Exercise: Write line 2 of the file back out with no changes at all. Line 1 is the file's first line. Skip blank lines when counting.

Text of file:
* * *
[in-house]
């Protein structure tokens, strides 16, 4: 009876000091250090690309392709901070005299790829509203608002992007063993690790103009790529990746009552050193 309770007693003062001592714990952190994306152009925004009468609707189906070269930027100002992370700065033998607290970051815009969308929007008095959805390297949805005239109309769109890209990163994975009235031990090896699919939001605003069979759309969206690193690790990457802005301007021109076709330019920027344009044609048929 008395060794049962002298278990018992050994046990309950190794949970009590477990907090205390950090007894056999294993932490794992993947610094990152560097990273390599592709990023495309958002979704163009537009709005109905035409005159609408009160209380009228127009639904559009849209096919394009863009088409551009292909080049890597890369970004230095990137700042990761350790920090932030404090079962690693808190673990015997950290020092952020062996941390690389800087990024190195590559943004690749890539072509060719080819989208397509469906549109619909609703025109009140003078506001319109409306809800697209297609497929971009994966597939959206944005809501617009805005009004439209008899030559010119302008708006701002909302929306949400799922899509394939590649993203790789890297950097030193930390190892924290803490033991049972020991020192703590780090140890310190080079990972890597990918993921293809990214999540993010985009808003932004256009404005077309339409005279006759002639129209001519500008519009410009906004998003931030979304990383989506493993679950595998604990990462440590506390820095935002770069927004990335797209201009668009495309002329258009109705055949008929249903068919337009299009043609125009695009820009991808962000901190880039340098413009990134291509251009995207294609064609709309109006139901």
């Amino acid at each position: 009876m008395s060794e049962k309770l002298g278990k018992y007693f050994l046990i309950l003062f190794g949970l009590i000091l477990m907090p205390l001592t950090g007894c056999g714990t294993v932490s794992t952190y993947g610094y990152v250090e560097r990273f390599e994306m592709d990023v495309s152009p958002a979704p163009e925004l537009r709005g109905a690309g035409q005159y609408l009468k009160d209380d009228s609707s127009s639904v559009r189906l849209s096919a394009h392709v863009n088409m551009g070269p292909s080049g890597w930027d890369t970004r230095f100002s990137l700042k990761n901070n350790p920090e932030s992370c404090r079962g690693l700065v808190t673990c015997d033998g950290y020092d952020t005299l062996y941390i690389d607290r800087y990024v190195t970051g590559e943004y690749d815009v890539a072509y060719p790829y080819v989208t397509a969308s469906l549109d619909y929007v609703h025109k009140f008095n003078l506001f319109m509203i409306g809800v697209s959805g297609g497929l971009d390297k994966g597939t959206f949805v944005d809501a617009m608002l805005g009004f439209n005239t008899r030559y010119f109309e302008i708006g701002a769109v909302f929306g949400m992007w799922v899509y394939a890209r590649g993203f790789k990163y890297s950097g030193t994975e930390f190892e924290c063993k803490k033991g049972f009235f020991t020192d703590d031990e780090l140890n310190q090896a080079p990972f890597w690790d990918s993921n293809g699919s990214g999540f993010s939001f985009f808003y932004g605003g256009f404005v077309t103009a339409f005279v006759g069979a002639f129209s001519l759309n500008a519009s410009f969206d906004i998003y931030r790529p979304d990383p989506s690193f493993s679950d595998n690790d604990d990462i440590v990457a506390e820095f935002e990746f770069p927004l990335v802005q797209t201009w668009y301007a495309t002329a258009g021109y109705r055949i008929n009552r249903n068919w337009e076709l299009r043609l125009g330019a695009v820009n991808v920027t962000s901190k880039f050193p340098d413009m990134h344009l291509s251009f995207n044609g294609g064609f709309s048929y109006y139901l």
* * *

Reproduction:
């Protein structure tokens, strides 16, 4: 009876000091250090690309392709901070005299790829509203608002992007063993690790103009790529990746009552050193 309770007693003062001592714990952190994306152009925004009468609707189906070269930027100002992370700065033998607290970051815009969308929007008095959805390297949805005239109309769109890209990163994975009235031990090896699919939001605003069979759309969206690193690790990457802005301007021109076709330019920027344009044609048929 008395060794049962002298278990018992050994046990309950190794949970009590477990907090205390950090007894056999294993932490794992993947610094990152560097990273390599592709990023495309958002979704163009537009709005109905035409005159609408009160209380009228127009639904559009849209096919394009863009088409551009292909080049890597890369970004230095990137700042990761350790920090932030404090079962690693808190673990015997950290020092952020062996941390690389800087990024190195590559943004690749890539072509060719080819989208397509469906549109619909609703025109009140003078506001319109409306809800697209297609497929971009994966597939959206944005809501617009805005009004439209008899030559010119302008708006701002909302929306949400799922899509394939590649993203790789890297950097030193930390190892924290803490033991049972020991020192703590780090140890310190080079990972890597990918993921293809990214999540993010985009808003932004256009404005077309339409005279006759002639129209001519500008519009410009906004998003931030979304990383989506493993679950595998604990990462440590506390820095935002770069927004990335797209201009668009495309002329258009109705055949008929249903068919337009299009043609125009695009820009991808962000901190880039340098413009990134291509251009995207294609064609709309109006139901």